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T1484.001 Group Policy Modification

Adversaries may modify Group Policy Objects (GPOs) to subvert the intended discretionary access controls for a domain, usually with the intention of escalating privileges on the domain. Group policy allows for centralized management of user and computer settings in Active Directory (AD). GPOs are containers for group policy settings made up of files stored within a predictable network path \<DOMAIN>\SYSVOL\<DOMAIN>\Policies\.72

Like other objects in AD, GPOs have access controls associated with them. By default all user accounts in the domain have permission to read GPOs. It is possible to delegate GPO access control permissions, e.g. write access, to specific users or groups in the domain.

Malicious GPO modifications can be used to implement many other malicious behaviors such as Scheduled Task/Job, Disable or Modify Tools, Ingress Tool Transfer, Create Account, Service Execution, and more.24513 Since GPOs can control so many user and machine settings in the AD environment, there are a great number of potential attacks that can stem from this GPO abuse.4

For example, publicly available scripts such as New-GPOImmediateTask can be leveraged to automate the creation of a malicious Scheduled Task/Job by modifying GPO settings, in this case modifying <GPO_PATH>\Machine\Preferences\ScheduledTasks\ScheduledTasks.xml.45 In some cases an adversary might modify specific user rights like SeEnableDelegationPrivilege, set in <GPO_PATH>\MACHINE\Microsoft\Windows NT\SecEdit\GptTmpl.inf, to achieve a subtle AD backdoor with complete control of the domain because the user account under the adversary’s control would then be able to modify GPOs.6

Item Value
ID T1484.001
Sub-techniques T1484.001, T1484.002
Tactics TA0005, TA0004
Platforms Windows
Permissions required Administrator, User
Version 1.0
Created 28 December 2020
Last Modified 06 January 2023

Procedure Examples

ID Name Description
S0554 Egregor Egregor can modify the GPO to evade detection.12 13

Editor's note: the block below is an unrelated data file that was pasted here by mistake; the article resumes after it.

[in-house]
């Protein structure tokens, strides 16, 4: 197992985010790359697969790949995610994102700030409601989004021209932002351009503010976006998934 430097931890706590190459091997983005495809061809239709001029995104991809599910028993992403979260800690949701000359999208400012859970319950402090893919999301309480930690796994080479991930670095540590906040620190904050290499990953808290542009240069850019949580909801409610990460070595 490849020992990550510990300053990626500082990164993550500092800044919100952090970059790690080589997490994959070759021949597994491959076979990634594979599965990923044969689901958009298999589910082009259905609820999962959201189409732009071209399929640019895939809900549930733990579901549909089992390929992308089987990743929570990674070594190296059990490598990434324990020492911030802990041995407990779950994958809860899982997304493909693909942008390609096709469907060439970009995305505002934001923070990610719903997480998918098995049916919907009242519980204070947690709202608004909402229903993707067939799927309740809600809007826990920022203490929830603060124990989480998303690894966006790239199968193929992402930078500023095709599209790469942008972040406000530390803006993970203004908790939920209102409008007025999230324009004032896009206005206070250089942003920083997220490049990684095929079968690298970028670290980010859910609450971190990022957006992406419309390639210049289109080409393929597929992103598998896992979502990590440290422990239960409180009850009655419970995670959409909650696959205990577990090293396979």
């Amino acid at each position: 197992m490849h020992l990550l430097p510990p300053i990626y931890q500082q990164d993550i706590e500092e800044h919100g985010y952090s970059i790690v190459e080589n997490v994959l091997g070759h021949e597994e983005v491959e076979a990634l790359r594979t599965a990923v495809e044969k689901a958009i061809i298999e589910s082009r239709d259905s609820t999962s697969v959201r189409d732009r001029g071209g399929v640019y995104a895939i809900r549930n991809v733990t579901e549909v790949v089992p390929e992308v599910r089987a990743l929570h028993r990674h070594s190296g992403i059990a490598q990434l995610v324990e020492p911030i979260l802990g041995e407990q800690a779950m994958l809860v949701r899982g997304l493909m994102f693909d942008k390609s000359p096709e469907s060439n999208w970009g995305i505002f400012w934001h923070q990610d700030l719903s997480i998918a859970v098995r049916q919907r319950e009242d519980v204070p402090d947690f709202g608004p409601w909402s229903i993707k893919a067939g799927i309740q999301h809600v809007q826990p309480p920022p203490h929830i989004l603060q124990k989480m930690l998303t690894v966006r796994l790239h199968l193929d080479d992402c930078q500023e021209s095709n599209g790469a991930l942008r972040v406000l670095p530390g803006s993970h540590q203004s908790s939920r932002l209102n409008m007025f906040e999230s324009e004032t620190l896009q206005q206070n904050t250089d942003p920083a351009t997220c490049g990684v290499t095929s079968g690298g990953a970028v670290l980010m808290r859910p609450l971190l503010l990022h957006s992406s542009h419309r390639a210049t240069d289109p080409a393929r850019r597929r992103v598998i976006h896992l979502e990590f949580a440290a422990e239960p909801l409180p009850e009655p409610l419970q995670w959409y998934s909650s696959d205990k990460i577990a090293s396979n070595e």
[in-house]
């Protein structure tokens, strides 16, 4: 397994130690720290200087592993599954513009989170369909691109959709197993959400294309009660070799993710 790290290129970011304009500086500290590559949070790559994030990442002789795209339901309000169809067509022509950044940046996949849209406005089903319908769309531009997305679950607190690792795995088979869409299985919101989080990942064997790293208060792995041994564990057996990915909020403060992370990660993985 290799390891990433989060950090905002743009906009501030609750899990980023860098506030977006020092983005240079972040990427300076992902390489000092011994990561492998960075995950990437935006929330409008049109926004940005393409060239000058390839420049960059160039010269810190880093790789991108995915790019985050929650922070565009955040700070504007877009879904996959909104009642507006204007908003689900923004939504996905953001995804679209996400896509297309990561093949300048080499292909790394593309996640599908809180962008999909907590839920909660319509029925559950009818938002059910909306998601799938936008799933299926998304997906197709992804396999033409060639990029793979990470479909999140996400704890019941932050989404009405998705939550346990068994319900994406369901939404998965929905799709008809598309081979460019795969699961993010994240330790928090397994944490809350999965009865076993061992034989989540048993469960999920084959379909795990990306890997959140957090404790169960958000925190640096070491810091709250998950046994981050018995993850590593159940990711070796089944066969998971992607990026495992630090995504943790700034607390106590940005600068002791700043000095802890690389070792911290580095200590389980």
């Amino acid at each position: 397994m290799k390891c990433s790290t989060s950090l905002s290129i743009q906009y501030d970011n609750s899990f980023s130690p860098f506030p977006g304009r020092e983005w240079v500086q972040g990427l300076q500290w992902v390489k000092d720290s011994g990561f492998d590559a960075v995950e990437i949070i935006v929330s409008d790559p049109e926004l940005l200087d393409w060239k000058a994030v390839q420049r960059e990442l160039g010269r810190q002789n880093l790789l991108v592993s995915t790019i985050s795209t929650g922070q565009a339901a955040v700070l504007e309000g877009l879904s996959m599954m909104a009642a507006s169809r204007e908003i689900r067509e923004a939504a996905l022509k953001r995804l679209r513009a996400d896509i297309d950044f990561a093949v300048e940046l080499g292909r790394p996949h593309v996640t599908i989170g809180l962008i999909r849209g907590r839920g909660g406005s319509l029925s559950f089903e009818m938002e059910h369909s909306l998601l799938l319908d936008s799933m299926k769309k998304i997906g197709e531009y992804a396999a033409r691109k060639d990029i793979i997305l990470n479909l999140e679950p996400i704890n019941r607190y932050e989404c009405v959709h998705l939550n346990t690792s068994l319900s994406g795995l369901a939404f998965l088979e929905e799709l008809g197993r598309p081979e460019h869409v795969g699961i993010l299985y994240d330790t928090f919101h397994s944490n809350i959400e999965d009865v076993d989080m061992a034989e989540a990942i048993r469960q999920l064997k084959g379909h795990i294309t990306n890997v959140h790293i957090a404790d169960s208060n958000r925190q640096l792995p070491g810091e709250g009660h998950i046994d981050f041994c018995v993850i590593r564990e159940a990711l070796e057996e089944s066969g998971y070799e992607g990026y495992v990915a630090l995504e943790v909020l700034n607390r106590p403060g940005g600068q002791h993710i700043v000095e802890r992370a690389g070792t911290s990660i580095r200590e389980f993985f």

S0363 Empire Empire can use New-GPOImmediateTask to modify a GPO that will install and execute a malicious Scheduled Task/Job.11
S0697 HermeticWiper HermeticWiper has the ability to deploy through an infected system’s default domain policy.14
G0119 Indrik Spider Indrik Spider has used Group Policy Objects to deploy batch scripts.17
S0688 Meteor Meteor can use group policy to push a scheduled task from the AD to all network machines.16
S1058 Prestige Prestige has been deployed using the Default Domain Group Policy Object from an Active Directory Domain Controller.15


ID Mitigation Description
M1047 Audit Identify and correct GPO permissions abuse opportunities (ex: GPO modification privileges) using auditing tools such as BloodHound (version 1.5.1 and later).10
M1018 User Account Management Consider implementing WMI and security filtering to further tailor which users and computers a GPO will apply to.489


ID Data Source Data Component
DS0026 Active Directory Active Directory Object Creation
DS0017 Command Command Execution


  1. Metcalf, S. (2016, March 14). Sneaky Active Directory Persistence #17: Group Policy. Retrieved March 5, 2019. 

  2. Microsoft Secure Team. (2016, June 1). Hacking Team Breach: A Cyber Jurassic Park. Retrieved March 5, 2019. 

  3. Robbins, A. (2018, April 2). A Red Teamer’s Guide to GPOs and OUs. Retrieved March 5, 2019. 

  4. Schroeder, W. (2016, March 17). Abusing GPO Permissions. Retrieved March 5, 2019. 

  5. Schroeder, W. (2017, January 10). The Most Dangerous User Right You (Probably) Have Never Heard Of. Retrieved March 5, 2019. 

  6. srachui. (2012, February 13). Group Policy Basics – Part 1: Understanding the Structure of a Group Policy Object. Retrieved March 5, 2019. 

  7. Microsoft. (2008, September 11). Fun with WMI Filters in Group Policy. Retrieved March 13, 2019. 

  8. Microsoft. (2018, May 30). Filtering the Scope of a GPO. Retrieved March 13, 2019. 

  9. Robbins, A., Vazarkar, R., and Schroeder, W. (2016, April 17). Bloodhound: Six Degrees of Domain Admin. Retrieved March 5, 2019. 

  10. Schroeder, W., Warner, J., Nelson, M. (n.d.). Github PowerShellEmpire. Retrieved April 28, 2016. 

  11. Rochberger, L. (2020, November 26). Cybereason vs. Egregor Ransomware. Retrieved December 30, 2020. 

  12. Bichet, J. (2020, November 12). Egregor – Prolock: Fraternal Twins ?. Retrieved January 6, 2021. 

  13. ESET. (2022, March 1). IsaacWiper and HermeticWizard: New wiper and worm targetingUkraine. Retrieved April 10, 2022. 

  14. MSTIC. (2022, October 14). New “Prestige” ransomware impacts organizations in Ukraine and Poland. Retrieved January 19, 2023. 

  15. Check Point Research Team. (2021, August 14). Indra - Hackers Behind Recent Attacks on Iran. Retrieved February 17, 2022. 

  16. Frankoff, S., Hartley, B. (2018, November 14). Big Game Hunting: The Evolution of INDRIK SPIDER From Dridex Wire Fraud to BitPaymer Targeted Ransomware. Retrieved January 6, 2021.